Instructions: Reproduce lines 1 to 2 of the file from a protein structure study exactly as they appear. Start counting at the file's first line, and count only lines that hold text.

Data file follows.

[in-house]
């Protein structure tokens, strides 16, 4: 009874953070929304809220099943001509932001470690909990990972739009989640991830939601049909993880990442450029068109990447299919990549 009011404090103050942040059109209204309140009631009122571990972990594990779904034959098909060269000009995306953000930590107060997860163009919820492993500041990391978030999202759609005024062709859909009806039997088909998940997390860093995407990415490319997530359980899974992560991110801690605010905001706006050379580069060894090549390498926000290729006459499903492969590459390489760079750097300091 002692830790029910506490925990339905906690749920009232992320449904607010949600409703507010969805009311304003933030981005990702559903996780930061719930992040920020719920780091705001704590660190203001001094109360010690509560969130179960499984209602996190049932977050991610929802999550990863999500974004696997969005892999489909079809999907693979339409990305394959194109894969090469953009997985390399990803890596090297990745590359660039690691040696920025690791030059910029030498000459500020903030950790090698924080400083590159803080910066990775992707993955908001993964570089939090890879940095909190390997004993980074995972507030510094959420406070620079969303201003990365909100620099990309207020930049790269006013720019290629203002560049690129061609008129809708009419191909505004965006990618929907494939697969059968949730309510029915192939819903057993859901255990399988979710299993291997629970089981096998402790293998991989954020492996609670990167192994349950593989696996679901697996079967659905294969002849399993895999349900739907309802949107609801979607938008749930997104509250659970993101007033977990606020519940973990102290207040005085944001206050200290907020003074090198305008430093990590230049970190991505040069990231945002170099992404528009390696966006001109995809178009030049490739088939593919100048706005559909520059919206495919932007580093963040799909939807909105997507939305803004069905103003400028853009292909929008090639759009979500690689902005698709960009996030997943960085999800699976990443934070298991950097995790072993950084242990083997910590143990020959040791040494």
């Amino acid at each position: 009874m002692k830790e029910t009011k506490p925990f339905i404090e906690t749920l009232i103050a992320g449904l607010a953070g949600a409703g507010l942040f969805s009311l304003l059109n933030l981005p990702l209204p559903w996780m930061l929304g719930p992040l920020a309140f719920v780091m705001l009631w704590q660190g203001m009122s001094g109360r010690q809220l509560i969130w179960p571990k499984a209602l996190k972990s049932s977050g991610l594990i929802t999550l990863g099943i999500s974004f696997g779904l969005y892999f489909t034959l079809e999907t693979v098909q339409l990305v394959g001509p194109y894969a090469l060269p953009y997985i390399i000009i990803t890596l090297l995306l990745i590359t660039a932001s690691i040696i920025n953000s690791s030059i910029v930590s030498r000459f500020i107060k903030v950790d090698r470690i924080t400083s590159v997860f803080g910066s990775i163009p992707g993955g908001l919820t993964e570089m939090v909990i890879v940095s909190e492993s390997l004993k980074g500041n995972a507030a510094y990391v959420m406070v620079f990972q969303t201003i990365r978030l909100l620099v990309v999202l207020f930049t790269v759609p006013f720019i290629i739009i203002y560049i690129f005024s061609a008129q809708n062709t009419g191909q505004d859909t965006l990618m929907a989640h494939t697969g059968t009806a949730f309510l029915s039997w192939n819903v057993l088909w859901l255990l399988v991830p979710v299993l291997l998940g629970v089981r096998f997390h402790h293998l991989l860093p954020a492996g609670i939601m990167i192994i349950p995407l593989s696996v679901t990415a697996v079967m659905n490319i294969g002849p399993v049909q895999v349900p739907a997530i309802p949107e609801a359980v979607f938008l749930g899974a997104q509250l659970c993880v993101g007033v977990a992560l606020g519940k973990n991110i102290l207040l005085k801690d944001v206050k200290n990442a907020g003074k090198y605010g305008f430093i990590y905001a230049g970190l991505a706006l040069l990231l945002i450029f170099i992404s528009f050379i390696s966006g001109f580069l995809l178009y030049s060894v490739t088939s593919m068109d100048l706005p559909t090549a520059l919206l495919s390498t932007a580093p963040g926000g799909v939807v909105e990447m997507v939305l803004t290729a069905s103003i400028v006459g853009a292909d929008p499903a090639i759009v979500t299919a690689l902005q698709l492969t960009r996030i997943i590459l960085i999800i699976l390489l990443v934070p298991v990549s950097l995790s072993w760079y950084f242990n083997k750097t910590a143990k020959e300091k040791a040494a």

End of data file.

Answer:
[in-house]
């Protein structure tokens, strides 16, 4: 009874953070929304809220099943001509932001470690909990990972739009989640991830939601049909993880990442450029068109990447299919990549 009011404090103050942040059109209204309140009631009122571990972990594990779904034959098909060269000009995306953000930590107060997860163009919820492993500041990391978030999202759609005024062709859909009806039997088909998940997390860093995407990415490319997530359980899974992560991110801690605010905001706006050379580069060894090549390498926000290729006459499903492969590459390489760079750097300091 002692830790029910506490925990339905906690749920009232992320449904607010949600409703507010969805009311304003933030981005990702559903996780930061719930992040920020719920780091705001704590660190203001001094109360010690509560969130179960499984209602996190049932977050991610929802999550990863999500974004696997969005892999489909079809999907693979339409990305394959194109894969090469953009997985390399990803890596090297990745590359660039690691040696920025690791030059910029030498000459500020903030950790090698924080400083590159803080910066990775992707993955908001993964570089939090890879940095909190390997004993980074995972507030510094959420406070620079969303201003990365909100620099990309207020930049790269006013720019290629203002560049690129061609008129809708009419191909505004965006990618929907494939697969059968949730309510029915192939819903057993859901255990399988979710299993291997629970089981096998402790293998991989954020492996609670990167192994349950593989696996679901697996079967659905294969002849399993895999349900739907309802949107609801979607938008749930997104509250659970993101007033977990606020519940973990102290207040005085944001206050200290907020003074090198305008430093990590230049970190991505040069990231945002170099992404528009390696966006001109995809178009030049490739088939593919100048706005559909520059919206495919932007580093963040799909939807909105997507939305803004069905103003400028853009292909929008090639759009979500690689902005698709960009996030997943960085999800699976990443934070298991950097995790072993950084242990083997910590143990020959040791040494």